News ID: 260450
Published: 0414 GMT October 19, 2019

Zarif calls regional counterparts amid north Syria interim cease-fire

Zarif calls regional counterparts amid north Syria interim cease-fire

Iran’s Foreign Minister Mohammad Javad Zarif held separate telephone conversations with the foreign ministers of Turkey, Iraq, Russia and Syria on the latest developments in the region, particularly over the situation in northern Syria.

The talks will continue in particular with officials from other countries in the region.

This came as Ankara has agreed to suspend its offensive for five days to allow the Kurds to withdraw from the Turkish-Syrian border or the so-called “Safe Zone” Turkey seeks to create.

Ankara agreed to pause its invasion into Syria for 120 hours while the US facilitates the withdrawal of Kurdish SDF militants from a 20-mile safe zone along the Syrian-Turkish border.

The announcement on Thursday came after negotiations between US Vice President Mike Pence and Turkish President Recep Tayyip Erdogan in the Turkish capital.

US Secretary of State Mike Pompeo, who accompanied Pence to Ankara, said in an interview with Politico he was "confident" the ceasefire would take hold.

The suspension of hostilities looked designed to help Turkey achieve its main territorial goals without fighting.

But Erdogan warned the same day that he would resume a full-out offensive if Kurdish forces did not pull back.

Turkey wants to push Kurdish forces away from its southern border by establishing a 30 kilometer (20 mile) deep "safe zone" on the Syrian side of the frontier.

Accusations exchanged on truce violation

However, Turkish and Kurdish sides accused each other of violating the US-brokered truce in northeastern Syria even as it appeared to be taking hold on its second day Saturday.

Turkey on Saturday accused Kurdish forces of violating the US-brokered agreement to suspend its military operation in northeastern Syria, Press TV reported.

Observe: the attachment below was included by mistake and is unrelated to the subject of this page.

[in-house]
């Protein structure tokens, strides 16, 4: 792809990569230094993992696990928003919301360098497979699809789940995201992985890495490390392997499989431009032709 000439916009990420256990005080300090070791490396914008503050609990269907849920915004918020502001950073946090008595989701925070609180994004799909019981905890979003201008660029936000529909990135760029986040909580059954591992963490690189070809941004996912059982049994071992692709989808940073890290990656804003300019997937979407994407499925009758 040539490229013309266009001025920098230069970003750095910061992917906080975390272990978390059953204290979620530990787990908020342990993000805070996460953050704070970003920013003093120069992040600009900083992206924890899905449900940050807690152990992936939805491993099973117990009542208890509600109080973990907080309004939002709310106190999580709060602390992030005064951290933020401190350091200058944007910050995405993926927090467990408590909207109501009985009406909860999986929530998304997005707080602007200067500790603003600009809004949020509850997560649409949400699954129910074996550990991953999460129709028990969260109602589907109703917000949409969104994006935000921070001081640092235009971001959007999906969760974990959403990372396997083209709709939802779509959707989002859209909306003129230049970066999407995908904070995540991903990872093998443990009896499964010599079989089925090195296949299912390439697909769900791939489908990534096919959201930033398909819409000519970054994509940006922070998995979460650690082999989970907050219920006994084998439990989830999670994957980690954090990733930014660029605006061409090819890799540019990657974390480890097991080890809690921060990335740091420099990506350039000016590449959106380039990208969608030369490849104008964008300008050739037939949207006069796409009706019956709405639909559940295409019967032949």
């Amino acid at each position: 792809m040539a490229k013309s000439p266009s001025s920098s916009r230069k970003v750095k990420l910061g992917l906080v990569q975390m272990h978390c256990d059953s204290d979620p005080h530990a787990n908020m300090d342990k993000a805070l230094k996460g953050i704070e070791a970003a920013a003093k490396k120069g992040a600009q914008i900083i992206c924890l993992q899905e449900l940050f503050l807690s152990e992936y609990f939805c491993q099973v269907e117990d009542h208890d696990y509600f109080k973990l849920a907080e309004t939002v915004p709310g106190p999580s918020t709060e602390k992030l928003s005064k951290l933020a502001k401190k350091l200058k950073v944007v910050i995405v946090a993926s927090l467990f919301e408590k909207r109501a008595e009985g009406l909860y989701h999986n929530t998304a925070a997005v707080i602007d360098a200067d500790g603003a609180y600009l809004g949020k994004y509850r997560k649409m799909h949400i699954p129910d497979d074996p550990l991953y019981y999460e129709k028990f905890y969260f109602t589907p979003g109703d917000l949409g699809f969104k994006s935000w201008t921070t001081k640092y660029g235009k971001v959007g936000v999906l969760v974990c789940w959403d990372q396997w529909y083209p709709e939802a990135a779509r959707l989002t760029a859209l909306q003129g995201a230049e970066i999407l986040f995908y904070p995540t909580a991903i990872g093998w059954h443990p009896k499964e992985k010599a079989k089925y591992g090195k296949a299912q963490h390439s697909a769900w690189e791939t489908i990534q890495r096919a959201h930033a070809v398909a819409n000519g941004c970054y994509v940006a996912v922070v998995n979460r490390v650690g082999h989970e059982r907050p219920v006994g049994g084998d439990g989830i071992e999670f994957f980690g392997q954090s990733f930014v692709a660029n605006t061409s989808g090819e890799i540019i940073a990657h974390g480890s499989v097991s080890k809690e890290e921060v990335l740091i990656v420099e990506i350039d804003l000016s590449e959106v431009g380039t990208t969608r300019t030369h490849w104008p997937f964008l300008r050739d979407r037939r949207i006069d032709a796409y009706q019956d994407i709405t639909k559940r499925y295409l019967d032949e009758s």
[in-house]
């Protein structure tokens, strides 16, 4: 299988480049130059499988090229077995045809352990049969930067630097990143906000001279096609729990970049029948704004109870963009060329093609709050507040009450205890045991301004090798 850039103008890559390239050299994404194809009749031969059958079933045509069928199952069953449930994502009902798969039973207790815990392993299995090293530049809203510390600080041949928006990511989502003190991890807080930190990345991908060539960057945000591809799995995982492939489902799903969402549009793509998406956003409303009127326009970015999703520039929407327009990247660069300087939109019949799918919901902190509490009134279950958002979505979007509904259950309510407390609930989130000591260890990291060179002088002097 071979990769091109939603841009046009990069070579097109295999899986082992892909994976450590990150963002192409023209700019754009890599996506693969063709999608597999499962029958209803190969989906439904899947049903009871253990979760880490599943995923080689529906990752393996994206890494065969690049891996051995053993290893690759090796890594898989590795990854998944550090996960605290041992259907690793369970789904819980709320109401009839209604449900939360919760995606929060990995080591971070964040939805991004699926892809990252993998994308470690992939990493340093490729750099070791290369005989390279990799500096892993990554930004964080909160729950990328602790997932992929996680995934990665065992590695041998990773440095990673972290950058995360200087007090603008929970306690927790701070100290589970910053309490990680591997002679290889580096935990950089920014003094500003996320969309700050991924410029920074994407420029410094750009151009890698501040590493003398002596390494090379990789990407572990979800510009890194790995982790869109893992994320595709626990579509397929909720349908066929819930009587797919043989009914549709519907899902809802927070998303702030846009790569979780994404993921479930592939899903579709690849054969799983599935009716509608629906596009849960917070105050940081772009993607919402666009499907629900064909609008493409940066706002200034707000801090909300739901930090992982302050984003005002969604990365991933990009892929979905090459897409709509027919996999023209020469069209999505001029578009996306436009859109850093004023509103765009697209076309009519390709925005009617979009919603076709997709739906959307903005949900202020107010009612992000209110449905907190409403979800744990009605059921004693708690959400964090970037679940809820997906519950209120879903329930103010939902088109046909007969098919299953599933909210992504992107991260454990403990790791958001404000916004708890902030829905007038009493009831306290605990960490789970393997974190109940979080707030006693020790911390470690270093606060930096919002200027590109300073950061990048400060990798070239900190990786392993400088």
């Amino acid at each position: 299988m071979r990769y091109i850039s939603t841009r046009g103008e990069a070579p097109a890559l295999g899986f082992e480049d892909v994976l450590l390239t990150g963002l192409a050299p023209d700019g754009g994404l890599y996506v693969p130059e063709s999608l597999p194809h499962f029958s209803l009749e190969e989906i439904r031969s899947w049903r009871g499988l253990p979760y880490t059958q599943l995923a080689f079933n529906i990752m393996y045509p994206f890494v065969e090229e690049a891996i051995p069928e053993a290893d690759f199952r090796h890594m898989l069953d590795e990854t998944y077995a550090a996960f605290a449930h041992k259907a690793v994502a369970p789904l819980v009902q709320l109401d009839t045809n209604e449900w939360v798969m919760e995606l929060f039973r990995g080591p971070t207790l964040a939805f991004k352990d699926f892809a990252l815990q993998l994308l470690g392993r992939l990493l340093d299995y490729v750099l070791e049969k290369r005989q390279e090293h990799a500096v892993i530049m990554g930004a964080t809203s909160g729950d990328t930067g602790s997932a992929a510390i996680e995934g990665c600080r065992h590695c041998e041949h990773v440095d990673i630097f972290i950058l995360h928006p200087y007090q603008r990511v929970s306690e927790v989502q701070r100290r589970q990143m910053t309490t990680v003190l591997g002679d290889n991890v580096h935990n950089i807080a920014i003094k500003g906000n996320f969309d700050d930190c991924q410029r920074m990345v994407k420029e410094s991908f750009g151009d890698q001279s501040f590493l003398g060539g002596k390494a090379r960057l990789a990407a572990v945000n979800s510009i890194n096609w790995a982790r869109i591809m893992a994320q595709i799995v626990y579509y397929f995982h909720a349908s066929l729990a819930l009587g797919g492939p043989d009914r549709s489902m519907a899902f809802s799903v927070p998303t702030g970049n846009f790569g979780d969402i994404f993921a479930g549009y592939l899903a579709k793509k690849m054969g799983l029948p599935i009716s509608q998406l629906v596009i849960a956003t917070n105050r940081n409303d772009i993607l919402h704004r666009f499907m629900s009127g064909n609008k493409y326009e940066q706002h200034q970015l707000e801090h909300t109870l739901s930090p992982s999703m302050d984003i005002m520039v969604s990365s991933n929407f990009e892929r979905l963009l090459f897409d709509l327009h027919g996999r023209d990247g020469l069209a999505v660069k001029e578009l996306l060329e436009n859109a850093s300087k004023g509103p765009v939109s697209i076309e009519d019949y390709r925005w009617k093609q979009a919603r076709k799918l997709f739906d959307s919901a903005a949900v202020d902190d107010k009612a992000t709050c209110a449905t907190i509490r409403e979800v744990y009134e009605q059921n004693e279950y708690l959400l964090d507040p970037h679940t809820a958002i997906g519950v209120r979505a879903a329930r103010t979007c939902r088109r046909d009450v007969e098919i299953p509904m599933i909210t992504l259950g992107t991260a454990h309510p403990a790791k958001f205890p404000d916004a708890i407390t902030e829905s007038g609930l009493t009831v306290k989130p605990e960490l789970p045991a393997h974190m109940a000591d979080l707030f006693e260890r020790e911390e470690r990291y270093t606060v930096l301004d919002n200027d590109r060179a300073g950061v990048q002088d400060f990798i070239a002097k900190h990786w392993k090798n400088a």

"The Turkish armed forces fully abide by the agreement" reached on Thursday with the United States, the Defense Ministry said in a statement. "Despite this, terrorists ... carried out a total of 14 attacks in the last 36 hours."

Reuters’ journalists said on Saturday that bombardment heard near the Syrian border city of Ras al Ayn had subsided and that there were just a few Turkish military vehicles crossing the frontier.

However, the Turkish Defense Ministry said Kurdish militants had been violating the ceasefire deal over the past hours using various light and heavy weaponry including rockets.

"The Turkish armed forces fully abide by the agreement," the ministry said in a statement. "Despite this, terrorists... carried out a total of 14 attacks in the last 36 hours."

It said 12 of the attacks came from Ras al-Ayn, one from the town of Tell Abyad in Raqqah Province, and another from the town of Tell Tamr in Hasakah.

Turkey was coordinating with the US "for the agreement to hold soundly and to keep the calm with exception of self-defense," it added.

On Friday, the so-called Syrian Observatory for Human Rights said Turkish airstrikes killed at least five civilians while sporadic clashes continued despite the ceasefire.

Mustafa Bali, a spokesperson for SDF militants, tweeted that “despite the agreement to halt the fighting, air and artillery attacks continue to target the positions of fighters, civilian settlements and the hospital in Serekaniye/Ras al-Ayn.”

“Turkey is violating the ceasefire agreement by continuing to attack the town since last night," he said.

Erdogan denied the claims as “disinformation,” and US President Donald Trump in a tweet dismissed it as “minor.”

The offensive has killed dozens of civilians, mainly on the Kurdish side, and prompted hundreds of thousands to flee their homes in the latest humanitarian crisis of Syria's eight-year war.

Press TV, IFP and AFP contributed to the story.




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